“How are they going to get around?” he asked. He said the bond would take six years to mature and it would be several more years before the city broke ground on the rail. In the meantime, the city could look for affordable ideas to alleviate traffic congestion, such as synchronizing streetlights.

Eric Rangel, 35, is a program specialist with the Texas Department of Transportation. He also spoke up in favor of Prop. 1. He said the rail won’t be an overnight success, but in the meantime, the city can extend bus schedules, build sidewalks and welcome rideshare companies to expand public transportation options.

Sabino “Pio” Renteria, 64, is a community activist and retired IBM computer tech. He also supported the rail, saying Austin traffic will only become worse in the future. He also supported building more sidewalks and waiving tolls for trucks on SH-130 to clear I-35 for residents commuting within the city.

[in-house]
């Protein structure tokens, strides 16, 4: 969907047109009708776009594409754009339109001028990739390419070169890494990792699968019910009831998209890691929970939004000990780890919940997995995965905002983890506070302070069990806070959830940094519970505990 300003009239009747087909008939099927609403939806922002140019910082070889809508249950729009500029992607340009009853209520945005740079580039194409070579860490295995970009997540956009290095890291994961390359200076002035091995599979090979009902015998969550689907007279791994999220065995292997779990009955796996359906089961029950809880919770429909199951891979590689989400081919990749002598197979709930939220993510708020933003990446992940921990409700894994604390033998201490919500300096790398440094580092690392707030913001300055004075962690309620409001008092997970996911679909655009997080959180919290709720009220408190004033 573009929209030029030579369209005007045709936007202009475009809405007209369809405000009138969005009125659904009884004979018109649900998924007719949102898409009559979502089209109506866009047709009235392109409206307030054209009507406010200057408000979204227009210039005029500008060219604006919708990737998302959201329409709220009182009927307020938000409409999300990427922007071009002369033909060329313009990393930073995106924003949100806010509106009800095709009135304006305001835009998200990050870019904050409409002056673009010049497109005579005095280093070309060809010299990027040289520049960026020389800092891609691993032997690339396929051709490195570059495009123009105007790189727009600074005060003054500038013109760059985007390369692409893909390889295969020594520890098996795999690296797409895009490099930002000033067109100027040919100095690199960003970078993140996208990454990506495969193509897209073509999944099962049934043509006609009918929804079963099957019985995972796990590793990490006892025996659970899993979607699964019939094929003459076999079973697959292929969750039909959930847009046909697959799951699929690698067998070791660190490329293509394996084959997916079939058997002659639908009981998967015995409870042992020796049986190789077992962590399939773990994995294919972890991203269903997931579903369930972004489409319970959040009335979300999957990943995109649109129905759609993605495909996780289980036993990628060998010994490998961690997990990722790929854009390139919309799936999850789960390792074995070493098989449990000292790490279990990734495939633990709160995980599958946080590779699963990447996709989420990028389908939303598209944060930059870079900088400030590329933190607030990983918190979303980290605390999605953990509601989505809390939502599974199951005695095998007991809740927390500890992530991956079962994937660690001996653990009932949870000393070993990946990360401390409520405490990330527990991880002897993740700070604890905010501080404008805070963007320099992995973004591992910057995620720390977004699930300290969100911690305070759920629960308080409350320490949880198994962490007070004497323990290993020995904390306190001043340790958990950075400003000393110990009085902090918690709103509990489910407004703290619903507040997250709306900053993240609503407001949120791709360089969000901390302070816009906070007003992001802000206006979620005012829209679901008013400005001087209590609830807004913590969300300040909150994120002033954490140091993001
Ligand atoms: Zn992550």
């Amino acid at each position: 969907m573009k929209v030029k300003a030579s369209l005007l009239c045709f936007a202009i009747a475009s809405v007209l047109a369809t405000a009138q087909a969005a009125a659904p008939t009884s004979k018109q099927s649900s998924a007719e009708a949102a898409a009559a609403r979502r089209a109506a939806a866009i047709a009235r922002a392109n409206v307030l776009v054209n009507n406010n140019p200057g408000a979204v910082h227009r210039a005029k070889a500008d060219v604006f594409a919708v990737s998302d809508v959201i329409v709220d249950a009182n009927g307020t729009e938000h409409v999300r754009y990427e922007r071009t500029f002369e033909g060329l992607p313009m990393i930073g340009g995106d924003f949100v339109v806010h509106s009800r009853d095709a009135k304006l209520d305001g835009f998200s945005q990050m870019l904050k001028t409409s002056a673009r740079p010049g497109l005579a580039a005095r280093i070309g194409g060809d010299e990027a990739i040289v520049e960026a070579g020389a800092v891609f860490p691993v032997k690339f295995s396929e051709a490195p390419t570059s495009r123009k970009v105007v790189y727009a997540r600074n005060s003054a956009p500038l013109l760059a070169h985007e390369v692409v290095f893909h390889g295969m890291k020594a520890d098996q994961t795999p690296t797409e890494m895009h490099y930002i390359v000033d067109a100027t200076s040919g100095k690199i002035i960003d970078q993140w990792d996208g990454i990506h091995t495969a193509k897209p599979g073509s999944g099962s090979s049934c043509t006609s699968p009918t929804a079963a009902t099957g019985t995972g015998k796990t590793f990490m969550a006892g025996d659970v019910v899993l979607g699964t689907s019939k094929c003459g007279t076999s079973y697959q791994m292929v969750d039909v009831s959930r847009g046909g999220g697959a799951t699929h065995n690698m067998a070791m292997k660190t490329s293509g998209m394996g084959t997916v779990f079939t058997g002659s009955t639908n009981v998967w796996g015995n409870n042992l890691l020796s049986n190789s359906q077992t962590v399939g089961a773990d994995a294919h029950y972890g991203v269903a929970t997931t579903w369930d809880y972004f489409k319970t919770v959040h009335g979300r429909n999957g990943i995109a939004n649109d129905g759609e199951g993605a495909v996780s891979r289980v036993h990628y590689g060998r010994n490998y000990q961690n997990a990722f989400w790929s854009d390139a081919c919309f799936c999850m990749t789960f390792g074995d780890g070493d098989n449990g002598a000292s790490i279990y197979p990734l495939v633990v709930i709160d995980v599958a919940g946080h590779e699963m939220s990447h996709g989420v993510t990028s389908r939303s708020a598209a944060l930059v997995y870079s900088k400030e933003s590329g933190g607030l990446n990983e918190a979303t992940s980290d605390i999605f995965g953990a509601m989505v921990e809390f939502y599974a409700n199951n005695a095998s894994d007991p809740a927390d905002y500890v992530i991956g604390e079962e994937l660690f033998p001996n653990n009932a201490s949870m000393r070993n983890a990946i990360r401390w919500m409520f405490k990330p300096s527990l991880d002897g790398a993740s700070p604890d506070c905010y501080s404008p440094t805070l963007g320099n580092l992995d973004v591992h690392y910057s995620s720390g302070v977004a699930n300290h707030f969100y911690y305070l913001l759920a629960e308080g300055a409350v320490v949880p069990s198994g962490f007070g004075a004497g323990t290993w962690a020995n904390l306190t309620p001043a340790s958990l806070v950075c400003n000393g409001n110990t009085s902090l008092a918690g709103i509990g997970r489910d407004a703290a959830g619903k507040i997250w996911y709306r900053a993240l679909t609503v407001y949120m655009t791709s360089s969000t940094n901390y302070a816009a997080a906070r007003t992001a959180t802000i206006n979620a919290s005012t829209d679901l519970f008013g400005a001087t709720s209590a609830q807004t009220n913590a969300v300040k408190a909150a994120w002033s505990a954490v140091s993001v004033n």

The candidates were also asked to address rapid growth in East Austin and how they would keep the district affordable, if elected.

Rangel said the rail project would help affordability because residents would pay less to ride the rail than to own and insure a car.

Ireland said the city would be able to fund affordable housing projects if it wasn’t constantly overpaying for services.

Turullols-Bonilla said residents could change their living habits, such as doing away with traditional gardens that require watering, to help the city become more affordable.

Hoerster has worked with Caritas of Austin as a housing specialist. He said the answer to affordability is to leave downtown and develop affordable housing in the suburbs.

“You can’t stop growth,” he said.

Almanza is president of the Montopolis Neighborhood Association and a lifelong resident of East Austin. She said the answer to affordability is raising minimum wage to $15 per hour.

She also said the city needs to manage its population influx, and “make sure growth pays for itself.”

Quintero said the city has the money to establish affordable housing.

“The question is, where is the money?” he said. Quintero said he would bring transparency and accountability to city council if elected.

He also said Austin should stop giving financial incentives to companies who develop in the city.

“We get nothing from it,” he said.

Phillips agreed, saying “Corporate incentives must stop.”

“Why are we paying money to bring more people here?” he asked. Phillips said the money should be spent on infrastructure improvements.